Tuesday 1 March 2022

Organ Guns

Some new bases for the blog today, three more organ guns for the collection. One is an Old Glory miniature whilst two are from the old Hinchcliffe range which unfortunately no longer seem available. This is a real shame as the Hincliffe pieces are quite unique, especially the one with three sets of barrels which are rotated to be fired in turn and looks to be based on this http://assets.londonist.com/uploads/2016/02/img_3569.jpg. The photos show four pieces as I had already rebased one of the guns a few years back. The release of the Assault Group's Italian artillery crew, https://theassaultgroup.co.uk/product/italian-civilian-labourers-gun-crew/ finally prompted me to paint up the Hinchcliffe models and rebase the already painted gun.

I would love to know exactly how these guns were used in early 16th century armies. For his 1513 invasion of France, Henry VIII took 120 organ guns. Forty were assigned to each of the three wards into which the army was divided, the vanguard, mainward and rearward. In 1544 his army included 50 double barreled "shrympes", strange looking pieces that may have performed a similar role. Francesco Guicciardini gives an indication as to how these guns may have been used when describing the dispositions of the Spanish at the battle of Ravenna in 1512. He states "Pedro Navarro who led 500 infantrymen and had no place in the formation, had placed 30 carts over the moat and in front of the infantry. These carts were like scythed chariots used by the Ancients and were armed with small cannons and a long spike on top to better resist the French assaults".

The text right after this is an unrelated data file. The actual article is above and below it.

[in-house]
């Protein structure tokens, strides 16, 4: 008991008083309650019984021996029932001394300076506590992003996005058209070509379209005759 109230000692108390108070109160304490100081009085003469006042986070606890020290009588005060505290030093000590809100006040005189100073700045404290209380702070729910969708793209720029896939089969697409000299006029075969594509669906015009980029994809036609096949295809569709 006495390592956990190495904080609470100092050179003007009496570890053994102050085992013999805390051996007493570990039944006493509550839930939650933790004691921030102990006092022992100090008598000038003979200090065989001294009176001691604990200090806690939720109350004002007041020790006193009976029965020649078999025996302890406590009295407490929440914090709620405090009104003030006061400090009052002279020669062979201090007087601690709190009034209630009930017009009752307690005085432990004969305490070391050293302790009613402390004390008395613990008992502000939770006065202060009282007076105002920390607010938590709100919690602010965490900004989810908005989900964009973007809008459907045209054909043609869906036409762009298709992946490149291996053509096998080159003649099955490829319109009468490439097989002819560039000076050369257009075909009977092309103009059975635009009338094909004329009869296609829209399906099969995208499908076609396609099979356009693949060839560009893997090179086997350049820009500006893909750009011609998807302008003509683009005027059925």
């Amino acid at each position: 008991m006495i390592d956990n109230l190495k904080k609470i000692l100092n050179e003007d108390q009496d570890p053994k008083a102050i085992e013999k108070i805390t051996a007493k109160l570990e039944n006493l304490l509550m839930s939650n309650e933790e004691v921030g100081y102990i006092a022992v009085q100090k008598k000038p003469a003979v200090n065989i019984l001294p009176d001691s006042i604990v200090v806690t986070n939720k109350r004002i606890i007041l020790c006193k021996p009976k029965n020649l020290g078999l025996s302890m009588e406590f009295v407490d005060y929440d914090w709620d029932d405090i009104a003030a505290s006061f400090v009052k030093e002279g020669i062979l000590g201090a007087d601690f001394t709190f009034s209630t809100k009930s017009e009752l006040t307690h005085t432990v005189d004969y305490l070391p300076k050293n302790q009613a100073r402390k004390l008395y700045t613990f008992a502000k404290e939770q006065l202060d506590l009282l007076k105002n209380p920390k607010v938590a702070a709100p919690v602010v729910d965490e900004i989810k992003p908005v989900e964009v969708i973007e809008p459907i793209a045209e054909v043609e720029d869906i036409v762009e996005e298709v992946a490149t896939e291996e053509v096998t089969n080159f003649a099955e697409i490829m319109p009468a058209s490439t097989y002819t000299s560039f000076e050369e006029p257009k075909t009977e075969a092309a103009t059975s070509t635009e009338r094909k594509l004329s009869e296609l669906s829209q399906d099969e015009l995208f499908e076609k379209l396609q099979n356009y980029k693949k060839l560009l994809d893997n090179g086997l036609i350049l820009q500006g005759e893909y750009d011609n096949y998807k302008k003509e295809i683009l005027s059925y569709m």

From the description it is hard to know what the Spanish "carts" looked like. I am guessing they may have been more like the organ gun I painted up for the Tudor English a while back: http://camisado1500s.blogspot.com/2017/09/tudor-artillery.html. Granted Guicciardini doesn't even state they were multi barreled but the fact they were "armed with small cannons" does make me think they were some kind of organ gun. What seems more clear from Guicciardini's text is that these type of guns were intended as infantry support weapons or to defend earthworks rather than as offensive artillery pieces.  As such Stuart and I have been experimenting with the rules for this style of multi barreled pieces and tried them out in our game in  December, http://camisado1500s.blogspot.com/2022/01/the-almaynes-on-foot-would-diverse.html. We used them as "one shot" unit additions rather than as pieces that operated separately. They were removed from the game once a devastating volley had been fired. This worked well in the first test of the rules but we will try them out some more.

Below are some photos of the organ guns defending a ditch and backed by Spanish pikemen and arquebusiers. Maybe a few more with spikes on are needed so I can do a refight of Ravenna!

Early 16th century organ guns.

28mm organ guns for the early 1500s.

An early 16th century Spanish force defends a ditch with arquebusiers, pikes and organ guns.

A small Spanish force with its organ guns deployed in a defensive position.